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African three-wheelers

Engineering students of all types at Purdue University are involved in an ongoing project to design, build and set up a local facility in Bangang, Cameroon, to produce basic utility vehicles that can assist with the transportation of produce and people.

Student from Purdue University traveled to Cameroon in May to help design vehicles for the transportation of people and produce.

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"Our goal was to go over there with the prototype that could be replicated using parts available in that area of Africa," says John Lumkes, assistant professor of agriculture and biological engineering. "We made some design changes in the end; we had a transmission change with the CVT [continuously variable transmission] that they would have to import, but for the most part everything that we used over there, the types of car parts would be found in junkyards over there, the types of wood they used, bearings, shafts, everything was used from local materials."

Structural parts also include African mahogany and bamboo because they are relatively inexpensive in Cameroon. Lumkes says it is an ongoing project.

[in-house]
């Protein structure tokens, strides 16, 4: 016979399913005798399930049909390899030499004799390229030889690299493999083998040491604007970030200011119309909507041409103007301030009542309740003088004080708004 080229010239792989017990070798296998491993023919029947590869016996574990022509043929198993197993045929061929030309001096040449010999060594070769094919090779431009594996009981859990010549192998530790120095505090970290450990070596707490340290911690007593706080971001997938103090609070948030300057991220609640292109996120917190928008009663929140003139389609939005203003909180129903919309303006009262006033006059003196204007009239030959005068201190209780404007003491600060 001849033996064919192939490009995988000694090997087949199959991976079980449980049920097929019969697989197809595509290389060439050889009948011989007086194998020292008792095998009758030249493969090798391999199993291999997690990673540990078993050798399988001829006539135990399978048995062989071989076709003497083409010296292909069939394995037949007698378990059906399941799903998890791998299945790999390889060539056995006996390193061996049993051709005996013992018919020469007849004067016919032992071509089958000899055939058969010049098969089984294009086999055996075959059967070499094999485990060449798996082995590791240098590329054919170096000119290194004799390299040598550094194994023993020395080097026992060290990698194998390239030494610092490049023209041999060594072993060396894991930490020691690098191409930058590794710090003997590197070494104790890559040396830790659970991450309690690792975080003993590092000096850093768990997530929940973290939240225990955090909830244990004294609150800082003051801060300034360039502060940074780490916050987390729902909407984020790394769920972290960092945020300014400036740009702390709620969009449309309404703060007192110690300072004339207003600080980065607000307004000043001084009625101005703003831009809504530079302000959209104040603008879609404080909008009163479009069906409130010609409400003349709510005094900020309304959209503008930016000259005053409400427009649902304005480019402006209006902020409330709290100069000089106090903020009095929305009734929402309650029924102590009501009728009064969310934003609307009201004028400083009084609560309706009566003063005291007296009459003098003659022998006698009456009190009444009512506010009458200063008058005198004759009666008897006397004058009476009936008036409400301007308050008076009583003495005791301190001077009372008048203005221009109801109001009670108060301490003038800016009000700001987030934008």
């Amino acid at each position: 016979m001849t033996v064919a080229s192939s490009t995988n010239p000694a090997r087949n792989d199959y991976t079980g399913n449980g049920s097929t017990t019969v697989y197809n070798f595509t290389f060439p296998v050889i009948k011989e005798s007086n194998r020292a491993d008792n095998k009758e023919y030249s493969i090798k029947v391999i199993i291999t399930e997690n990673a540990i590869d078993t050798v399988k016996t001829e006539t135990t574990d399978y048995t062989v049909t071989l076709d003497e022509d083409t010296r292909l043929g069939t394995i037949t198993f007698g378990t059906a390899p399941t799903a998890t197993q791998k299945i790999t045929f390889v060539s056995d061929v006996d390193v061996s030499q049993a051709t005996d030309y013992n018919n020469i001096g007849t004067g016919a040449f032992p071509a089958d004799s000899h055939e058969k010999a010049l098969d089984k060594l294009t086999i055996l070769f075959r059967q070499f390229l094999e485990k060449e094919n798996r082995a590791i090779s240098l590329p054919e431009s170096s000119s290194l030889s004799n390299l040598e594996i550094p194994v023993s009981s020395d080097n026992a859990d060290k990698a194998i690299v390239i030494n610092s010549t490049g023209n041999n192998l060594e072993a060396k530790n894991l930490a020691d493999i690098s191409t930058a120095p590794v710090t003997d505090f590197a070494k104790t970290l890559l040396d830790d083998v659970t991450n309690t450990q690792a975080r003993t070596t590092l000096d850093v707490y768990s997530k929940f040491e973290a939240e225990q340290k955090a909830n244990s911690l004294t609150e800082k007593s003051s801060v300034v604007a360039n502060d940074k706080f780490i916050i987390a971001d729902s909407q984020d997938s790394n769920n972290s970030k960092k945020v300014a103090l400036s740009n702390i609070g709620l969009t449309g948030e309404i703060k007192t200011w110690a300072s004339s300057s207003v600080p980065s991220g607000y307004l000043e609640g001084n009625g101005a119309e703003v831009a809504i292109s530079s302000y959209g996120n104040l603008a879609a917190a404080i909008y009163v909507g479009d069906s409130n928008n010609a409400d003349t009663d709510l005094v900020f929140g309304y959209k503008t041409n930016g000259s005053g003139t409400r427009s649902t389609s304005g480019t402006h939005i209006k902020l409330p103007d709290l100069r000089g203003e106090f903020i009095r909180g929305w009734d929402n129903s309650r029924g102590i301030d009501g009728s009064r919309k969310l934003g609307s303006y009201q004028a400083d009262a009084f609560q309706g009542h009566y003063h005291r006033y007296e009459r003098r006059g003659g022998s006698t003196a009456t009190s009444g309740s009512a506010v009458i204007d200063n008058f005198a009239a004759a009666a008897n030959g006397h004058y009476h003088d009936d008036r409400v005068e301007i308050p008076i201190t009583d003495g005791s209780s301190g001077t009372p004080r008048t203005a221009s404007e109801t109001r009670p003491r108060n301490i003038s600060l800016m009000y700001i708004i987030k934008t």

"What we're doing is refining the wood portions to make it easier to build and less complex. We kind of had a truss frame this year and also needed to fix the belt pulley system and we have that pretty much up and running. We have been testing a vehicle here for two or three weeks with a belt pulley system. So the goal would be to learn from what we did last year and their build experience and then make the changes and go back there and either improve that one or build a kind of generation-two prototype."

The Purdue endeavor is done primarily as a senior design project. Engineering students work on it during the school year and, after graduation, travel to Cameroon. It is still a work in progress. The three-wheel vehicle is powered by a 10-hp single-cylinder diesel engine.

"The main thing it provides is affordable transportation," Lumkes says. "The vehicle has to be cheap and really easy to maintain locally, but if we can do that, then they recoup their costs in a year or two just by getting their extra food to a market they can sell as an income."

This article originally appeared in the September 2010 issue.

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